In principle, we could describe all physics without EM fields (or photons), as they are mainly a useful tool to describe "action at distance" (which does not mean instantaneous) between charged particle. In some sense, I could always integrate out photons, and describe only electrons and not have any changes in the observations (as detecting photons is done by observing how the motion of charged particles changes). With this picture, all photons are "virtual" (in the QFT sense), and we could expect them to always be off-shell.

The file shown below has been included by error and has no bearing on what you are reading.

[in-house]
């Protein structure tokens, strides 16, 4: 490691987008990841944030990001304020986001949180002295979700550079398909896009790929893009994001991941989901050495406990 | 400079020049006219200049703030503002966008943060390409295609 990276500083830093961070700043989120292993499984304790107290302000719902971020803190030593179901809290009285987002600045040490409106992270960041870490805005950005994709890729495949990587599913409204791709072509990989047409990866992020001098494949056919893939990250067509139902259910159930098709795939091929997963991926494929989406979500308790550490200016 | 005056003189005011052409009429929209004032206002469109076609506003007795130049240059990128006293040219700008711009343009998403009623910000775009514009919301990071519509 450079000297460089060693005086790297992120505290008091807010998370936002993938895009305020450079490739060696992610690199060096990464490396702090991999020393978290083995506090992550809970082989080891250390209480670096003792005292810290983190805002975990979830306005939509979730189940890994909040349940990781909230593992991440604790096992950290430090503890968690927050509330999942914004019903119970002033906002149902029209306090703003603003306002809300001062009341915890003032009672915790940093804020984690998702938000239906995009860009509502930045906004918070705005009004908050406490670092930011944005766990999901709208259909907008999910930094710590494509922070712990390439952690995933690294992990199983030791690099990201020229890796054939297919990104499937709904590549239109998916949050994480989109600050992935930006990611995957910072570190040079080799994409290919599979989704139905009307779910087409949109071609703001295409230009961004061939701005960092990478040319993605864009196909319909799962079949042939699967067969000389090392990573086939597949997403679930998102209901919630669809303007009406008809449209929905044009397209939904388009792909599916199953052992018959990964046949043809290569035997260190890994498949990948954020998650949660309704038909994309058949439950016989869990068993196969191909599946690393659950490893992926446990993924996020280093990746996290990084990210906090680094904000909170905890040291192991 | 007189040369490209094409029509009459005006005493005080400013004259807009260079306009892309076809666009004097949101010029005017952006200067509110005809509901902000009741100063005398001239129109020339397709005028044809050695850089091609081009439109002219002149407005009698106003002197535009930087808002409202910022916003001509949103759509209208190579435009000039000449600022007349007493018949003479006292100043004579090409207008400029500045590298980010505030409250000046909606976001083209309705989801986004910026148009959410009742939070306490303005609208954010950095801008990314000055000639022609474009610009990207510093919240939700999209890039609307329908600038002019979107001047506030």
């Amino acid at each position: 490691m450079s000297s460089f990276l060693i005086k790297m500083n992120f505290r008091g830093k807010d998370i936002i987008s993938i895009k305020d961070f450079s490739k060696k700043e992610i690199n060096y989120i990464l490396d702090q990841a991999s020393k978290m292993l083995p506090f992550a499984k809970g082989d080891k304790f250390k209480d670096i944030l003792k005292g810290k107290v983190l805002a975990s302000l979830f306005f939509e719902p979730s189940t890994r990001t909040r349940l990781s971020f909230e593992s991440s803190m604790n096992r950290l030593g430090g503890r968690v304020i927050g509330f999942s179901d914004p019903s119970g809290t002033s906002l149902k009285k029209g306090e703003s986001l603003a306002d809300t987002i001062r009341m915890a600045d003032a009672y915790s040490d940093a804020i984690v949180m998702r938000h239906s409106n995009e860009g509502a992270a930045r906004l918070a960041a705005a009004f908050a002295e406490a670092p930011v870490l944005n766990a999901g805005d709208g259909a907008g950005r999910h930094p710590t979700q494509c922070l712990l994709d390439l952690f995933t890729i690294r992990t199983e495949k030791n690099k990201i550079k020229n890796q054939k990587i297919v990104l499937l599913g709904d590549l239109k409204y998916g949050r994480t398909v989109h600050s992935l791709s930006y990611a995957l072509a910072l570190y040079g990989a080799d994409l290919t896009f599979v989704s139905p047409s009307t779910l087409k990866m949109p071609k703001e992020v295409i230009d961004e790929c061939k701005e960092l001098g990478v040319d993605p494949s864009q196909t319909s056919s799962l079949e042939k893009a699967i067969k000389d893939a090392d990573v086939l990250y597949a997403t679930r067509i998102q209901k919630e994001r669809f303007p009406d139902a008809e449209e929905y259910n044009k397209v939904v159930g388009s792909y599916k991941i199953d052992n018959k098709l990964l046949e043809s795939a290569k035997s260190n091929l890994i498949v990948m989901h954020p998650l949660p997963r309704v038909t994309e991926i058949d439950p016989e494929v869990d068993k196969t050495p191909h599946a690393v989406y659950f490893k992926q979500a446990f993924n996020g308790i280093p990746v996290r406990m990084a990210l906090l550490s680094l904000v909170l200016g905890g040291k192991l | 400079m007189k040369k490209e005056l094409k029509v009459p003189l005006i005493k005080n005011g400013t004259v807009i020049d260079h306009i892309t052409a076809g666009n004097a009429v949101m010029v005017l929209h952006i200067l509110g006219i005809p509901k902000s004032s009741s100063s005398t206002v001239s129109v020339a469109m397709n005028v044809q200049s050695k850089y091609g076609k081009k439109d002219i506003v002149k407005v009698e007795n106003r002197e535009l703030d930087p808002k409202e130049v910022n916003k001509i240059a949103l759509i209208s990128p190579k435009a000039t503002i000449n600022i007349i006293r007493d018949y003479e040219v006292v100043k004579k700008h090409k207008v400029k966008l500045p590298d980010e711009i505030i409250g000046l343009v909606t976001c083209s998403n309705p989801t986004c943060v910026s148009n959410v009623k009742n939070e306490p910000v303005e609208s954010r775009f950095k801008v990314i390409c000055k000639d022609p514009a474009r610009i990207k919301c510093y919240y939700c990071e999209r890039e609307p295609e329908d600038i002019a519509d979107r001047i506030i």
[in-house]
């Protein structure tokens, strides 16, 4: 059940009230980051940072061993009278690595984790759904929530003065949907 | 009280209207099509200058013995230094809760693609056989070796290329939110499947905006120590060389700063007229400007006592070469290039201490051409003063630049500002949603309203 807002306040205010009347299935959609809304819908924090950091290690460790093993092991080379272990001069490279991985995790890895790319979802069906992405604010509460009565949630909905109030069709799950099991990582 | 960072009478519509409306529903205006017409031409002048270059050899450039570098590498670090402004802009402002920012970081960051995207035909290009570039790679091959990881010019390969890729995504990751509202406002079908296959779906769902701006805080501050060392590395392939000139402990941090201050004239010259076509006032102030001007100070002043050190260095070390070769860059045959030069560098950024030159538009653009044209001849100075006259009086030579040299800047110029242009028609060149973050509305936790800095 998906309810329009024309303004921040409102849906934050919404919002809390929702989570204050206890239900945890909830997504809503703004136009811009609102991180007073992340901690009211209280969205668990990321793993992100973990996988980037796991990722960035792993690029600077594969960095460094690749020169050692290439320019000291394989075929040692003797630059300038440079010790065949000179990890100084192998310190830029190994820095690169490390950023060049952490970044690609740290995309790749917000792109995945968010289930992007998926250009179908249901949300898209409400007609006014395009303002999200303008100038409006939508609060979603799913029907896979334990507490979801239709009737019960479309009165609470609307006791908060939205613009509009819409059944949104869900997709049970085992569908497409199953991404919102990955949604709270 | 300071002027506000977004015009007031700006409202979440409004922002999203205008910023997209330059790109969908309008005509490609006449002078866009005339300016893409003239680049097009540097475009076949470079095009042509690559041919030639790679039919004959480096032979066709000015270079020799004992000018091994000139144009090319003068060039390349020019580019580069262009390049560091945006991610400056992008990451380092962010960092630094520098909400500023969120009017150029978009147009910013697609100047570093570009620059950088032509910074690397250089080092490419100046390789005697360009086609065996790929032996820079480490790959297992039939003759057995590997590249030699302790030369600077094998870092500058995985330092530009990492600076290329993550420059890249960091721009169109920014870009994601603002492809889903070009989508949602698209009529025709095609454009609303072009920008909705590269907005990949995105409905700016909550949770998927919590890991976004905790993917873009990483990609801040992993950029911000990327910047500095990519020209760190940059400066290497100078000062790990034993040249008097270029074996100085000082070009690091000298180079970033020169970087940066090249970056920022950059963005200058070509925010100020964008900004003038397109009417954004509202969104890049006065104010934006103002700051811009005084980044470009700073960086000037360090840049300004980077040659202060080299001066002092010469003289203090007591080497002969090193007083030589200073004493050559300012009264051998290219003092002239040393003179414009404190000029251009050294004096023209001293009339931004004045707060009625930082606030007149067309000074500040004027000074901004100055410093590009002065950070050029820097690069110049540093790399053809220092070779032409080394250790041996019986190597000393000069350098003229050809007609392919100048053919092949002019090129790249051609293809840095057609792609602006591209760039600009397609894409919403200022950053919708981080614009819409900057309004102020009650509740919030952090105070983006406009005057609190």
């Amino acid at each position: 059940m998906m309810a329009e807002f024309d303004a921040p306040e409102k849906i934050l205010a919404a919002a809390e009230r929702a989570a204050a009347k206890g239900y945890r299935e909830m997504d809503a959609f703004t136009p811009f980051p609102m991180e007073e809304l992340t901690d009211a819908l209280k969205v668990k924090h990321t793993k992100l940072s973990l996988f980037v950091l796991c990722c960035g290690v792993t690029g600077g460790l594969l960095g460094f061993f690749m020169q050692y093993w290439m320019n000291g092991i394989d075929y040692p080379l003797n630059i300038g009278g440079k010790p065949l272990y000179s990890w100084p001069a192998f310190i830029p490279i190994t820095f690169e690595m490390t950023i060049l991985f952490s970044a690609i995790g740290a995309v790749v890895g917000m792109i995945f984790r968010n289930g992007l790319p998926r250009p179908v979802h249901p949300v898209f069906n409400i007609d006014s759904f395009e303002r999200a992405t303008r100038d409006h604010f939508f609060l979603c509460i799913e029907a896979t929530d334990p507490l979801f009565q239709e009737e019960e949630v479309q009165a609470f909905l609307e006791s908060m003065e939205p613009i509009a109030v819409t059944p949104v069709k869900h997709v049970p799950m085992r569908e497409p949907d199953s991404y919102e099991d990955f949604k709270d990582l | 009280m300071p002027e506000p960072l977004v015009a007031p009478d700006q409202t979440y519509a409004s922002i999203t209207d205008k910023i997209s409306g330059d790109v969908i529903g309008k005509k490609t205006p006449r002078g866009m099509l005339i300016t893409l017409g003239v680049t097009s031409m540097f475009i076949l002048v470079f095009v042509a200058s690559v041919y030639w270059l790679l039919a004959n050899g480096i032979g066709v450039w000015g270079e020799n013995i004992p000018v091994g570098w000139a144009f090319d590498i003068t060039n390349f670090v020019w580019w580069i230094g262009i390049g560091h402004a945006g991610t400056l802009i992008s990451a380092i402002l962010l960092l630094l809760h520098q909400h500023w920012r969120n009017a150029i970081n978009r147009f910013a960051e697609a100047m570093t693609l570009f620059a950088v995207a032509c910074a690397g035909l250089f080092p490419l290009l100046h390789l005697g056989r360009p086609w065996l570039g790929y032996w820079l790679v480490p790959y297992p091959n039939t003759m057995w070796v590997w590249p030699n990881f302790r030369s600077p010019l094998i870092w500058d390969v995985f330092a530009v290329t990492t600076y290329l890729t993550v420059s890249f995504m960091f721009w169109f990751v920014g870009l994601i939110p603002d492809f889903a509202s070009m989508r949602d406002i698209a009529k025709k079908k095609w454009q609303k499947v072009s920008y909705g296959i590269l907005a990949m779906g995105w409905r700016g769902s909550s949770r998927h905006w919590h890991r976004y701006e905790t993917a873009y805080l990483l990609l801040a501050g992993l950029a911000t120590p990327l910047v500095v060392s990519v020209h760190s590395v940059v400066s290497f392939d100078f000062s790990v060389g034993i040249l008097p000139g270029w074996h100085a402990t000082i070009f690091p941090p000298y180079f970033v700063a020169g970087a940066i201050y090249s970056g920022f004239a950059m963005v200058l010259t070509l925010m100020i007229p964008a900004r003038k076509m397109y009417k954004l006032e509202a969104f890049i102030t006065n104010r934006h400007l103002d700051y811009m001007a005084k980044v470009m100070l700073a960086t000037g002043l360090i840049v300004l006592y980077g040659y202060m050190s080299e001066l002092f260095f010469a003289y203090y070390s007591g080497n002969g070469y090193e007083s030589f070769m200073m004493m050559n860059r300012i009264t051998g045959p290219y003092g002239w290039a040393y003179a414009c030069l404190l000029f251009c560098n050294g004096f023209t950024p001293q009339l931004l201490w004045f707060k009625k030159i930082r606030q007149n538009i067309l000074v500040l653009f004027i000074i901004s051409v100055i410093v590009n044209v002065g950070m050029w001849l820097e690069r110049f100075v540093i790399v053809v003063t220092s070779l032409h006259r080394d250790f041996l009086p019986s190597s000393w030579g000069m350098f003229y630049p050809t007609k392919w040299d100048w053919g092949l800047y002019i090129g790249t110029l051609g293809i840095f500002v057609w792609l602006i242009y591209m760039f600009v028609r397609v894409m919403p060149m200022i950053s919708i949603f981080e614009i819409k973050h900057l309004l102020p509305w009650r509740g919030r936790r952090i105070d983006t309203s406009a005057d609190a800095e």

My question is : why do we expect that photons that are "really emitted" (in a sense that should be made clearer, but that might mean "travelling very far before being absorbed") are always on-shell (i.e. having $E=p$)? Is it because the propagator of an off-shell photon decays very fast and therefore these photons can not interact with long distance charges ?
We could imagine that two very distant electrons (say, in two different galaxies) "scatter" each other (what we usually call "seeing a distant star") with off-shell photons. Why is it not so ? Is it just because the probability of this event is very small ?